Divorce Attorney Florida

Divorce in Florida

The official term for Divorce in Florida is “Dissolution of Marriage.” To be granted a Dissolution of Marriage or Divorce in Florida, either spouse can file a Petition for Dissolution of Marriage. In addition to detailing factual allegations and requests for relief, the Petition must allege that the marriage is “irretrievably broken,” or in some cases, that the other party is incapacitated. Further, in order for the Court to order or grant the Divorce, at least one spouse must have been a Florida resident for six months immediately preceding the date of the divorce filing. If neither party has been living in Florida for the six-month period prior to filing and no other court will hear the Divorce, some exceptions may allow the Divorce to be granted under Florida law. If you have questions about filing for divorce in Florida, including questions about jurisdiction or venue, you should discuss the unique circumstances of your family with an experienced Florida attorney.

No-Fault Divorce

Florida is a “No-Fault Divorce” state, meaning that the court is not interested in who is to blame or whose fault it is that the couple is divorcing. Of course, the facts of each case are important for other reasons, including alimony, property distribution, child custody and other children’s issues, but proving a “fault” is not necessary to obtain a Divorce in Florida.

The Divorce Process

A Florida divorce begins with the spouse known as the “Petitioner” filing a Petition for Dissolution of Marriage. The filing of such a Petition commences, or begins, a civil lawsuit. The other spouse, or the “Respondent,” should receive a copy of the Petition and supporting documents, often with a Summons issued by the Court and delivered, or “served,” by a Process Server. The Respondent has twenty (20) days after being served to file an “Answer” or other response to the Petition. The Respondent can also file a Counterpetition against the Petitioner, which the Petitioner would then have to answer. Since the court cannot award any relief that is not asked for in the Petition or Counterpetition, it is crucial to consult with an experienced divorce attorney to make sure all your bases are covered from the beginning. The way the divorce process begins often sets the tone moving forward.

After the petitions and supplemental documents are filed, the parties exchange “discovery” by providing various financial disclosures, sworn statements, and documentary evidence to the other. Discovery can be time-consuming and complex if either or both of the parties are self-employed, work for a family business, own complex business interests, own foreign property or interests, or are employed in a foreign jurisdiction. Discovery can also be complicated if there are allegations of adultery or if there is no trust between the parties for other reasons.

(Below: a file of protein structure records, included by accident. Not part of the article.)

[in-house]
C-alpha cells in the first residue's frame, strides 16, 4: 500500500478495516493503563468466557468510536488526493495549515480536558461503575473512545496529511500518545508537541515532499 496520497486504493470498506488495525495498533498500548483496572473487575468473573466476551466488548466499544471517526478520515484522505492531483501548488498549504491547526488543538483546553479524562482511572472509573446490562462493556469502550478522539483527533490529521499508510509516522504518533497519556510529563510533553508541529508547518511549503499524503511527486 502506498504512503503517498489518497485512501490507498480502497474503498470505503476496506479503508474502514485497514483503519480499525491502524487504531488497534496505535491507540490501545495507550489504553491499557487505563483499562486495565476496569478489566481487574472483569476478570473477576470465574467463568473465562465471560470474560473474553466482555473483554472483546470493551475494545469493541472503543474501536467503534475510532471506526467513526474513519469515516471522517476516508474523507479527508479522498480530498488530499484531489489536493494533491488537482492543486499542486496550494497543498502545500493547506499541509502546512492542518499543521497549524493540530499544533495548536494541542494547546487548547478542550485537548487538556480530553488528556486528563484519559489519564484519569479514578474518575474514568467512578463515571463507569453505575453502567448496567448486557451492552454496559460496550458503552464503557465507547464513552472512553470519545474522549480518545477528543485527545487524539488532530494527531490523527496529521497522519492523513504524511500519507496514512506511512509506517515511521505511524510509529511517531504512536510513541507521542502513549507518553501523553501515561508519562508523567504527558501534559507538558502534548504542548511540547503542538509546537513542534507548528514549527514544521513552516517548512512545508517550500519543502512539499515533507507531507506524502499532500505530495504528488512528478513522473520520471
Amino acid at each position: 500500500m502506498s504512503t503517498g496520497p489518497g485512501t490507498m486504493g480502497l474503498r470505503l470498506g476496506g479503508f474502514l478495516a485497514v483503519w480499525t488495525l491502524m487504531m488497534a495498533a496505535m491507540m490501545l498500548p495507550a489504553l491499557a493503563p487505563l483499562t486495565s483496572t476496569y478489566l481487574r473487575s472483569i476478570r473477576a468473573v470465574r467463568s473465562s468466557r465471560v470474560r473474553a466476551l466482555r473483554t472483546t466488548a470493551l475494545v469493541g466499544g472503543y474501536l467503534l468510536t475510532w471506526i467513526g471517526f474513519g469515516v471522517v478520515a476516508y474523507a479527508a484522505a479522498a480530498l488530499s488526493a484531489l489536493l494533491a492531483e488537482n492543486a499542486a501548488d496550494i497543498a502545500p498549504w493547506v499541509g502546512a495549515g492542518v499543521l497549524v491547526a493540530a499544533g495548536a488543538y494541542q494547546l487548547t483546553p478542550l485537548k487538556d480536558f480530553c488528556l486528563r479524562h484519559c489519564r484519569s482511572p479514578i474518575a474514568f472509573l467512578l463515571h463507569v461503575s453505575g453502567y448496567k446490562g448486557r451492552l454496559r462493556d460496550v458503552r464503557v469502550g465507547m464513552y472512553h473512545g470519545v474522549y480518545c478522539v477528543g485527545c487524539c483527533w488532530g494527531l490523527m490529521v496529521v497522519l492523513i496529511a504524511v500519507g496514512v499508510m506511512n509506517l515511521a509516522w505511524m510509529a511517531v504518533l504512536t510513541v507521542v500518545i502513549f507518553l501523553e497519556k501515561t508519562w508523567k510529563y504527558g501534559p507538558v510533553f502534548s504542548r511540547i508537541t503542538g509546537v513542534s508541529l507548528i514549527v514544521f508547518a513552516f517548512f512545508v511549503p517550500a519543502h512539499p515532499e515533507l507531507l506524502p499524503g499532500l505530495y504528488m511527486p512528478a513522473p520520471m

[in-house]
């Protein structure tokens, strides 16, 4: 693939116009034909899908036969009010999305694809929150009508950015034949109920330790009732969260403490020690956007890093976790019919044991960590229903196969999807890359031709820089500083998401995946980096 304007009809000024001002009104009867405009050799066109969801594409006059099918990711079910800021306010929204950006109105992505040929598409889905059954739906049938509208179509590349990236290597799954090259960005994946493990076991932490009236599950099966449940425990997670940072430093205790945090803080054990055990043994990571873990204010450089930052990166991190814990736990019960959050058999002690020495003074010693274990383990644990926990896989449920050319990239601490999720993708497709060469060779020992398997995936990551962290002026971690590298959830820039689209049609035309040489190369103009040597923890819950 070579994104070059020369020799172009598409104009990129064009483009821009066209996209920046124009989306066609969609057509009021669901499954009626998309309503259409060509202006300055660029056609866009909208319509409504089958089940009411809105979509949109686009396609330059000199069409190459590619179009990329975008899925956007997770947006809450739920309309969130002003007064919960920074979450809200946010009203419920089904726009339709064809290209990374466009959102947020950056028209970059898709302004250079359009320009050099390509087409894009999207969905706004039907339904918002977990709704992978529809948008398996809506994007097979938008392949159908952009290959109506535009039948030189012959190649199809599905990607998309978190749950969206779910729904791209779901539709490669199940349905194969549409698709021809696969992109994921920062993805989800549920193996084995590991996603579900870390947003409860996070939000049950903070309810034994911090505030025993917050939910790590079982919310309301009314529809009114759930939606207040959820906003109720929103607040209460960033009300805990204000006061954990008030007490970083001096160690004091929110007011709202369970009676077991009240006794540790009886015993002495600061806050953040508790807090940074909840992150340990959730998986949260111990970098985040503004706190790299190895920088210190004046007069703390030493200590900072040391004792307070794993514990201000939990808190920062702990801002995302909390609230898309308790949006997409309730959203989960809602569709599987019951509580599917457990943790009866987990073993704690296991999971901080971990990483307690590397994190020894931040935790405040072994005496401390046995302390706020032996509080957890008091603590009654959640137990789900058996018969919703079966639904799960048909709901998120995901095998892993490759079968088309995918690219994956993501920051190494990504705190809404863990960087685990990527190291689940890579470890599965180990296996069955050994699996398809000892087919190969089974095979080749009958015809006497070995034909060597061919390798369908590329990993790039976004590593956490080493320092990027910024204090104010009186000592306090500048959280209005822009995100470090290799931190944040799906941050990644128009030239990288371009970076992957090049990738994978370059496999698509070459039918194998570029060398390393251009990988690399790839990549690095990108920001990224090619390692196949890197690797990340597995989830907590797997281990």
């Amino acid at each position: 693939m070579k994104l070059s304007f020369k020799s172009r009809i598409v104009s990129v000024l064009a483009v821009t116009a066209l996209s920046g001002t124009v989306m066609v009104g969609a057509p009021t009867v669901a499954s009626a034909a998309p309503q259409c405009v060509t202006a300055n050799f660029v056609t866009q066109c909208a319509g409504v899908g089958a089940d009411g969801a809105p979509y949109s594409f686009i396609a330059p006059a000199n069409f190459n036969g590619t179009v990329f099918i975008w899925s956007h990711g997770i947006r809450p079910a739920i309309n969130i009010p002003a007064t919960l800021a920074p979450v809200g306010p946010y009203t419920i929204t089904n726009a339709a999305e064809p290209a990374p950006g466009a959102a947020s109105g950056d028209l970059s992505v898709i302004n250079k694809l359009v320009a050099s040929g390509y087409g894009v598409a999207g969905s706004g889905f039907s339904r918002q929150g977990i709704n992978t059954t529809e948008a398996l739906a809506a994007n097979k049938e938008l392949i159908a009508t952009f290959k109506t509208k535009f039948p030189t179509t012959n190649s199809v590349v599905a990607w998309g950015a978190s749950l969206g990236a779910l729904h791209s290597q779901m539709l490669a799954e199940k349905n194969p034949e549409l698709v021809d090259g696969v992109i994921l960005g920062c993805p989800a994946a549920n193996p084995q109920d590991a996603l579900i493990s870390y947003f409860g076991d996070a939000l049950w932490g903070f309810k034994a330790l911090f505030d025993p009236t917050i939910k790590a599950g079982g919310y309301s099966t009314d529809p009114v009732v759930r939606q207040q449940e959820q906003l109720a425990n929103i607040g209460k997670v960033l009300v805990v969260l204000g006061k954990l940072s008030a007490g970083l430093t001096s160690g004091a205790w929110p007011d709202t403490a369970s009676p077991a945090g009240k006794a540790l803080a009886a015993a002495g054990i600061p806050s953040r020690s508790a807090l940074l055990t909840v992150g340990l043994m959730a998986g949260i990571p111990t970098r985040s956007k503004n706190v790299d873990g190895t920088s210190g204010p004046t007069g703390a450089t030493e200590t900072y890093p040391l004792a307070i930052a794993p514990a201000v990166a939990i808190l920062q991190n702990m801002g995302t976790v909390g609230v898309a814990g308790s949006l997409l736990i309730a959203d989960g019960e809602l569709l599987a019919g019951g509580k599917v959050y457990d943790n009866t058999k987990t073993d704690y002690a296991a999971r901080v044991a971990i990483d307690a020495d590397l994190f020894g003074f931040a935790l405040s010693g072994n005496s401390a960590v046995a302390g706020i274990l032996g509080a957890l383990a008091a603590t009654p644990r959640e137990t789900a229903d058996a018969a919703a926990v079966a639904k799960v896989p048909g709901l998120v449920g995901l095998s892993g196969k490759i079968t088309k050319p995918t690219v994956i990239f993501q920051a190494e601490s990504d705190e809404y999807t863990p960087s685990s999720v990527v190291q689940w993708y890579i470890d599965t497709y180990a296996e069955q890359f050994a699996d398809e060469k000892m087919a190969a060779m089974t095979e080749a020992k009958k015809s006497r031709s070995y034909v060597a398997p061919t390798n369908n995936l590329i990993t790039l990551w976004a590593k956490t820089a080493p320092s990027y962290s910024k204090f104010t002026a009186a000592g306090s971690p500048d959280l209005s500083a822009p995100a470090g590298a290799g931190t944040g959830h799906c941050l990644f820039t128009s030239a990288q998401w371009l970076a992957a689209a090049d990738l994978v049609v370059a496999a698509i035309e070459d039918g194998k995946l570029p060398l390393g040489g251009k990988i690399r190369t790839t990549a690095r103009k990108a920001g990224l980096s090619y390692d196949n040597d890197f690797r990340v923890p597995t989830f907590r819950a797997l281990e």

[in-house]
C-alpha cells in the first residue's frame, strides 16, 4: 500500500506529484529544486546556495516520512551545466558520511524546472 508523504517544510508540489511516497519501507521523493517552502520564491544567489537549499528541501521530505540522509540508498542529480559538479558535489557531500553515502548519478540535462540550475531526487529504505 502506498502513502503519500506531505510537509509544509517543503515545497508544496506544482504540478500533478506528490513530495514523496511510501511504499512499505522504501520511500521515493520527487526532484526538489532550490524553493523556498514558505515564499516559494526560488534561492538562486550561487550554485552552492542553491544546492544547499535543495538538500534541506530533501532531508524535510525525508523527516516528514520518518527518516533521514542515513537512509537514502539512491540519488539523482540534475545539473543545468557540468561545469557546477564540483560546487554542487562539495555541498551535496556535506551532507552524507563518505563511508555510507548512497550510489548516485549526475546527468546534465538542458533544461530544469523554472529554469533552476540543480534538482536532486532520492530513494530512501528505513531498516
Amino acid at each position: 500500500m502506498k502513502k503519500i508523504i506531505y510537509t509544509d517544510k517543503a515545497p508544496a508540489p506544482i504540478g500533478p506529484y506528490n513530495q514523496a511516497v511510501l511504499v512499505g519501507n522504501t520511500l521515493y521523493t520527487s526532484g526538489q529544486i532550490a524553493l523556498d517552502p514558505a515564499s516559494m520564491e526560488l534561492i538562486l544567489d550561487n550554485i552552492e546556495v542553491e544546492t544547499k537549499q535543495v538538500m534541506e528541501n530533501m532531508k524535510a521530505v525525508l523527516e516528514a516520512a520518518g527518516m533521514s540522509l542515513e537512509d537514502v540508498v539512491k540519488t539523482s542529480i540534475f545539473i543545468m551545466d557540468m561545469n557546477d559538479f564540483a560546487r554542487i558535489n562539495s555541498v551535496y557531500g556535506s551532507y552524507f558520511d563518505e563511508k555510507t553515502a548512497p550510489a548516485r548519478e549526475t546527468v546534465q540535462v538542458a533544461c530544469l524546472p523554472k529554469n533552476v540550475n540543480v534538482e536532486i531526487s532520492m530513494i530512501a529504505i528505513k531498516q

If there are children of the marriage, a parenting plan, containing a time-sharing schedule, will need to be agreed to between the parties or otherwise ordered by the Court. An award of child-support should also be made, based on variables including the incomes of each party, certain child-related expenses, and the number of overnights each party spends with the children.

As of July 2023, there is now a rebuttable presumption that equal time-sharing is in the best interests of the children when creating a parenting plan. In order to overcome the presumption, a party must prove by a preponderance of the evidence that equal time-sharing is not in the “best interests” of the minor children.

For many parties, child-related issues are paramount, but issues including property division, alimony, and attorney’s fees and costs must also be settled or resolved by the Court.

If there are few issues and a general agreement exists between the parties, negotiations can take place early on and it is possible to settle the case quickly and cost effectively. Ultimately, most divorces are settled through a process known as Mediation, whereby each spouse and their attorneys meet with a neutral, unbiased, third-party professional who is trained in mediation. During the mediation process, the mediator helps guide the parties closer to the middle on any issues between them, in an attempt to reach a settlement that everyone can live with.

If the parties impasse or otherwise fail to come to an agreement at mediation, and they do not want to mediate again, the case can move forward to Trial, or Final Hearing. Trial preparation is a necessary part of every case, so that each client is able to present his or her case in the most advantageous way. It is important to have a family lawyer who is not afraid to bring your issues before a judge. However, parties should only move forward with trial after carefully considering the emotional and financial costs of going to trial as compared to the benefits of settling the case.

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Revised: Aug 2023

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